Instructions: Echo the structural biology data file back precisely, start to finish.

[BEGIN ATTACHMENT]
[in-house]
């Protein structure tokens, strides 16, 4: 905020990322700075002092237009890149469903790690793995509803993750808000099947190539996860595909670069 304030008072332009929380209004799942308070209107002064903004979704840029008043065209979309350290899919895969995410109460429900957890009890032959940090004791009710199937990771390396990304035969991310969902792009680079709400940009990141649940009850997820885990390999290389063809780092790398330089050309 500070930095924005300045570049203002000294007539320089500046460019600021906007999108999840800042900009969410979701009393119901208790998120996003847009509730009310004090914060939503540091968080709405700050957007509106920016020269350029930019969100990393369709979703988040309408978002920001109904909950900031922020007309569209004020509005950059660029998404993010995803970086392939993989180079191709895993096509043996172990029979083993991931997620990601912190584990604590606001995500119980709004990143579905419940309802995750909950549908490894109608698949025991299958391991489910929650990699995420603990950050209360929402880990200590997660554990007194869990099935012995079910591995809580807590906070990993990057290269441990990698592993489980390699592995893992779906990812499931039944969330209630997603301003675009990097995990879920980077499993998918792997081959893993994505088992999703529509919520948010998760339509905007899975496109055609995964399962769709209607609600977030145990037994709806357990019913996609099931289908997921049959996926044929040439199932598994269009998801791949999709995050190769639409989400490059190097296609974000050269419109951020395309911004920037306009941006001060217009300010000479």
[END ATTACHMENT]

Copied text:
[in-house]
């Protein structure tokens, strides 16, 4: 905020990322700075002092237009890149469903790690793995509803993750808000099947190539996860595909670069 304030008072332009929380209004799942308070209107002064903004979704840029008043065209979309350290899919895969995410109460429900957890009890032959940090004791009710199937990771390396990304035969991310969902792009680079709400940009990141649940009850997820885990390999290389063809780092790398330089050309 500070930095924005300045570049203002000294007539320089500046460019600021906007999108999840800042900009969410979701009393119901208790998120996003847009509730009310004090914060939503540091968080709405700050957007509106920016020269350029930019969100990393369709979703988040309408978002920001109904909950900031922020007309569209004020509005950059660029998404993010995803970086392939993989180079191709895993096509043996172990029979083993991931997620990601912190584990604590606001995500119980709004990143579905419940309802995750909950549908490894109608698949025991299958391991489910929650990699995420603990950050209360929402880990200590997660554990007194869990099935012995079910591995809580807590906070990993990057290269441990990698592993489980390699592995893992779906990812499931039944969330209630997603301003675009990097995990879920980077499993998918792997081959893993994505088992999703529509919520948010998760339509905007899975496109055609995964399962769709209607609600977030145990037994709806357990019913996609099931289908997921049959996926044929040439199932598994269009998801791949999709995050190769639409989400490059190097296609974000050269419109951020395309911004920037306009941006001060217009300010000479």